Curaleaf’s regional representatives for the northeast discuss challenges for the cannabis industry


Speaking at an event hosted by the Hartford Business Journal in Farmington this week, Patrik Jonsson, Regional President of Curaleaf for the North East

Talk about the challenges facing the cannabis industry, including the already well-known lack of banking access for cannabis companies.

“When we started [in Massachussetts], we opened an account with Bank of America, it took us probably about two months, and that account was closed, and they withheld our money for quite a while, ”Jonsson said.

Regardless of the fact that many states now have some form of legalized cannabis, its status under the Controlled Substances Act means that marijuana companies cannot deduct standard business expenses, as stated in Section 280E of the law. .

Last September, the House of Representatives passed an amendment that would allow banks to do business with cannabis companies without being penalized by federal regulators. It was the fifth time in recent years that the House had passed cannabis banking reform.

The measure, approved by voice vote, enshrining it in a large-scale defense spending bill. Senate Majority Leader Chuck Schumer (D-NY) has insisted on passing full justice-focused marijuana legalization first, arguing that passing the Secure and Fair Enforcement (SAFE) banking law could affect support for a broader reform.

Jonsson went from banking to immovable, saying it could also be a difficult process. He noted that some homeowners with bank mortgages cannot lease to companies that manufacture or sell what is still considered a “federally illegal drug,” while some municipalities prohibit or impose a moratorium on the industry.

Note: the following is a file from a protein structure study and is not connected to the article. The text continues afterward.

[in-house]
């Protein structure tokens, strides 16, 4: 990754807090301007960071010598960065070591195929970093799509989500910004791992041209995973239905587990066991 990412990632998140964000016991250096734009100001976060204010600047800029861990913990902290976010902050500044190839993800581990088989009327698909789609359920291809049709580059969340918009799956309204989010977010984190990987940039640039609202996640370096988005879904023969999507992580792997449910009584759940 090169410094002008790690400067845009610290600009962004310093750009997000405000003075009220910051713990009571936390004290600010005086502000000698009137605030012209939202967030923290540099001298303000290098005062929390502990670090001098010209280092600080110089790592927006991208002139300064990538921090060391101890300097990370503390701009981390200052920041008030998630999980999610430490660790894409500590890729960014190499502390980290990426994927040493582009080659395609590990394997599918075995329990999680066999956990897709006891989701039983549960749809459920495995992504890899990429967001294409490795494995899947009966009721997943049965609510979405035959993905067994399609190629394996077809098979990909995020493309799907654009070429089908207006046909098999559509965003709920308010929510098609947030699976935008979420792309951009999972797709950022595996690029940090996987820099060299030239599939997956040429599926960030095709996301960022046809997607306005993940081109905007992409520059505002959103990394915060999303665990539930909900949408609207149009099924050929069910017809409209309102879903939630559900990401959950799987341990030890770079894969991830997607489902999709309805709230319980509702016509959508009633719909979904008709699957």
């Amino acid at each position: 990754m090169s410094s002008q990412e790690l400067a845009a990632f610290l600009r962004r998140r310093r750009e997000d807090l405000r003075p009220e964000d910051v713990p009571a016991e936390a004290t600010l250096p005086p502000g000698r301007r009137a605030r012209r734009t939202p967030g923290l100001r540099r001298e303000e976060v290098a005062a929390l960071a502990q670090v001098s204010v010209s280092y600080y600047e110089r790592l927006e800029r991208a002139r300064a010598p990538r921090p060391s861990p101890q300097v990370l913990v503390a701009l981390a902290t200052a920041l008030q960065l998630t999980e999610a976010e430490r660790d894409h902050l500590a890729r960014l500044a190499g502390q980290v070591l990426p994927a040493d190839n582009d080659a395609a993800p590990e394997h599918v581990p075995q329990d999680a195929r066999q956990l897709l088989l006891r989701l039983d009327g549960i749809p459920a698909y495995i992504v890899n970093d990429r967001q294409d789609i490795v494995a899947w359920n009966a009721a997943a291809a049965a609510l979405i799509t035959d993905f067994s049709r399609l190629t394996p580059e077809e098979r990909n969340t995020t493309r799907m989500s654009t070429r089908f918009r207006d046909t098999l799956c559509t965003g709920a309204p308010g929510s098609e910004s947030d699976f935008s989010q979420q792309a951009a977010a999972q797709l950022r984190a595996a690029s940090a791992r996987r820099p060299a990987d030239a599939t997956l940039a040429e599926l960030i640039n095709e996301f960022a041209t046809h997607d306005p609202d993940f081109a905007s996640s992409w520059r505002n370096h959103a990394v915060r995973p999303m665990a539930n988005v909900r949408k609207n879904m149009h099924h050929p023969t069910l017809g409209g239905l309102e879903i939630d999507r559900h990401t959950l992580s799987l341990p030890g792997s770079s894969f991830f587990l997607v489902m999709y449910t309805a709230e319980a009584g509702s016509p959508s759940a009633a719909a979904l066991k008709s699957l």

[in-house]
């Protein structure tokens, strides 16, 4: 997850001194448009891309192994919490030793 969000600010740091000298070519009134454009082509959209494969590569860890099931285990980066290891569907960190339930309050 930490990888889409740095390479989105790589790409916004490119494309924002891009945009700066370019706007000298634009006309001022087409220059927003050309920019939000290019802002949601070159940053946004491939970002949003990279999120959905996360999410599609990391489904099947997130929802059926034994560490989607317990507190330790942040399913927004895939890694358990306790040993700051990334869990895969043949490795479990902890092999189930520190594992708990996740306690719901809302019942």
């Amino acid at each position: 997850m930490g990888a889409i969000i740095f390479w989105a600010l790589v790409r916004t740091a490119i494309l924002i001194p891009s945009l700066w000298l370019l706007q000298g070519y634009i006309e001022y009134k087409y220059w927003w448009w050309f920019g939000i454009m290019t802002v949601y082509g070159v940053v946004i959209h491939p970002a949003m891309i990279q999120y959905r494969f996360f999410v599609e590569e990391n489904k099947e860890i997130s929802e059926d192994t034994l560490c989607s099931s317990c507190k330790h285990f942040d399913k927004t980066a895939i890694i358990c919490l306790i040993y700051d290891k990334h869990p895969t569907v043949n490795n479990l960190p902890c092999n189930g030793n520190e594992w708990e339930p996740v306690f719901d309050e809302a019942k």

In reference to Connecticut especially Jonsson advised potential companies to wait for certain aspects of the market to mature before establishing themselves.

Last month interviewed Jonsson on the possibility of supplying cannabis in the Garden State, where its use by adults was legalized in November 2020.

Jonsson said Curaleaf only needs around 25-35% of its current growth sites to supply the medical market, while other alternative treatment centers are in similar positions. However, alternative treatment centers must pay up to $ 1 million to convert their licenses so that they can serve both patients and the public..

Again, the regulations and the entrance fee prevent small businesses from participating in the sector.

Cantor Fitzgerald analyst Pablo Zuanic highlighted this fact in the context of small-scale cannabis operators at risk of being hampered by issues related to the regulatory landscape, such as access to the capital market, high borrowing costs, and restrictive licensing systems.

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